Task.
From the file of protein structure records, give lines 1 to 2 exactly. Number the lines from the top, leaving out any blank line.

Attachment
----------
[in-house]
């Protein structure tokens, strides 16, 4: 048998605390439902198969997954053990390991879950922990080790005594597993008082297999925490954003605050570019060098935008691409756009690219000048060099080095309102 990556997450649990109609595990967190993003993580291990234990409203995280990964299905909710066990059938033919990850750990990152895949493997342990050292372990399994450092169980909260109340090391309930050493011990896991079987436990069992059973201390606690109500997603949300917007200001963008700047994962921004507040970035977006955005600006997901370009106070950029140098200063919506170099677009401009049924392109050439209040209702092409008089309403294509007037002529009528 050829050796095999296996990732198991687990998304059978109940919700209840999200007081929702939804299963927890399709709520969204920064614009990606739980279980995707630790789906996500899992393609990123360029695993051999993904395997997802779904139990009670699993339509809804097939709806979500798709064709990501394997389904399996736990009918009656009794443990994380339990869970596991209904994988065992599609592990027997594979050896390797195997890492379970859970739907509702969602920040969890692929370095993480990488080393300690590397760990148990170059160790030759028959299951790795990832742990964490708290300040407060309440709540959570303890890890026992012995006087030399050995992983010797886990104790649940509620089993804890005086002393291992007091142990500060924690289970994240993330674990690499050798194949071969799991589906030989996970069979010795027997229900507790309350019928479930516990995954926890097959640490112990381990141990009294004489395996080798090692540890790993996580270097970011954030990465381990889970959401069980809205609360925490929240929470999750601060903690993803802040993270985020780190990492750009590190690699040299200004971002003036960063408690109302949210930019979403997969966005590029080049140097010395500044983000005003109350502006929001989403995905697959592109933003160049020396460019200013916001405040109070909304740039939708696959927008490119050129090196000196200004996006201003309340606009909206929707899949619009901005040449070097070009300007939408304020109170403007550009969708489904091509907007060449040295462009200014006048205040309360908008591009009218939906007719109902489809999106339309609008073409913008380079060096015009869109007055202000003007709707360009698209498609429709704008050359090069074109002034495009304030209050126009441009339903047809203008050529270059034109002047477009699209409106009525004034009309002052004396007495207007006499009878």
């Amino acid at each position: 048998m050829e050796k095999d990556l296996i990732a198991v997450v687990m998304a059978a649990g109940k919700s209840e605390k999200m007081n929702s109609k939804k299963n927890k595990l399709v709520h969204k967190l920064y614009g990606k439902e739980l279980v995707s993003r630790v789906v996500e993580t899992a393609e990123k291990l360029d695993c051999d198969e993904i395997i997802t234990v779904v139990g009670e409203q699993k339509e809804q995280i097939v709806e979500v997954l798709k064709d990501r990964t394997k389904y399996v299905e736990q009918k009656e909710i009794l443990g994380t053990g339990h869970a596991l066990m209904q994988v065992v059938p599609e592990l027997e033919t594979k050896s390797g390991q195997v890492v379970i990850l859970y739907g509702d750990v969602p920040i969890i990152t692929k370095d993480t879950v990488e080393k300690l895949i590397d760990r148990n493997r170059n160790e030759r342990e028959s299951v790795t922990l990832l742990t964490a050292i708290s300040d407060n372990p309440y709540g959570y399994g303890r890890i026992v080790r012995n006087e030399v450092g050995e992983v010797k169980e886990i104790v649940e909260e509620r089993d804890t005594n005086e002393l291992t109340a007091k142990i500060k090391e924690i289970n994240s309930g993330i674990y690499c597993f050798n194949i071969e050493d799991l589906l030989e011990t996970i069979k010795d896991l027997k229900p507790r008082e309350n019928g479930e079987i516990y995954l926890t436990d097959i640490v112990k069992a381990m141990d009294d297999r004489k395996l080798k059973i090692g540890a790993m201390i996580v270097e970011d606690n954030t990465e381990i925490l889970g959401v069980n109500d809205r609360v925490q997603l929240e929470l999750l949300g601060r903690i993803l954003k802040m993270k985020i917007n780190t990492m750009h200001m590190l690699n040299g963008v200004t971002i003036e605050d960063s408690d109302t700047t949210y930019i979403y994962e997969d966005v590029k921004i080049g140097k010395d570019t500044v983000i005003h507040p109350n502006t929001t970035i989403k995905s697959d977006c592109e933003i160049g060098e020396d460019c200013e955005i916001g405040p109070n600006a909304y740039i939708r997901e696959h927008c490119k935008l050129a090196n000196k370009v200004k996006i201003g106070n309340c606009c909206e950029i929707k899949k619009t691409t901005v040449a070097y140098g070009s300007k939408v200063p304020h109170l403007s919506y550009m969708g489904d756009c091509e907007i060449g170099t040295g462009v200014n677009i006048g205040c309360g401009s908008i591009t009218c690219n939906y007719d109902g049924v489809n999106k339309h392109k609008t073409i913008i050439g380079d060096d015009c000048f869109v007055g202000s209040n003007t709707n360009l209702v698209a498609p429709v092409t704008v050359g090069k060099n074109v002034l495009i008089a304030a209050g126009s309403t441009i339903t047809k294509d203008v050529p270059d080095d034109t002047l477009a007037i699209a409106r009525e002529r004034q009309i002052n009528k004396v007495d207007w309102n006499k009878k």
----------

[in-house]
């Protein structure tokens, strides 16, 4: 048998605390439902198969997954053990390991879950922990080790005594597993008082297999925490954003605050570019060098935008691409756009690219000048060099080095309102 990556997450649990109609595990967190993003993580291990234990409203995280990964299905909710066990059938033919990850750990990152895949493997342990050292372990399994450092169980909260109340090391309930050493011990896991079987436990069992059973201390606690109500997603949300917007200001963008700047994962921004507040970035977006955005600006997901370009106070950029140098200063919506170099677009401009049924392109050439209040209702092409008089309403294509007037002529009528 050829050796095999296996990732198991687990998304059978109940919700209840999200007081929702939804299963927890399709709520969204920064614009990606739980279980995707630790789906996500899992393609990123360029695993051999993904395997997802779904139990009670699993339509809804097939709806979500798709064709990501394997389904399996736990009918009656009794443990994380339990869970596991209904994988065992599609592990027997594979050896390797195997890492379970859970739907509702969602920040969890692929370095993480990488080393300690590397760990148990170059160790030759028959299951790795990832742990964490708290300040407060309440709540959570303890890890026992012995006087030399050995992983010797886990104790649940509620089993804890005086002393291992007091142990500060924690289970994240993330674990690499050798194949071969799991589906030989996970069979010795027997229900507790309350019928479930516990995954926890097959640490112990381990141990009294004489395996080798090692540890790993996580270097970011954030990465381990889970959401069980809205609360925490929240929470999750601060903690993803802040993270985020780190990492750009590190690699040299200004971002003036960063408690109302949210930019979403997969966005590029080049140097010395500044983000005003109350502006929001989403995905697959592109933003160049020396460019200013916001405040109070909304740039939708696959927008490119050129090196000196200004996006201003309340606009909206929707899949619009901005040449070097070009300007939408304020109170403007550009969708489904091509907007060449040295462009200014006048205040309360908008591009009218939906007719109902489809999106339309609008073409913008380079060096015009869109007055202000003007709707360009698209498609429709704008050359090069074109002034495009304030209050126009441009339903047809203008050529270059034109002047477009699209409106009525004034009309002052004396007495207007006499009878």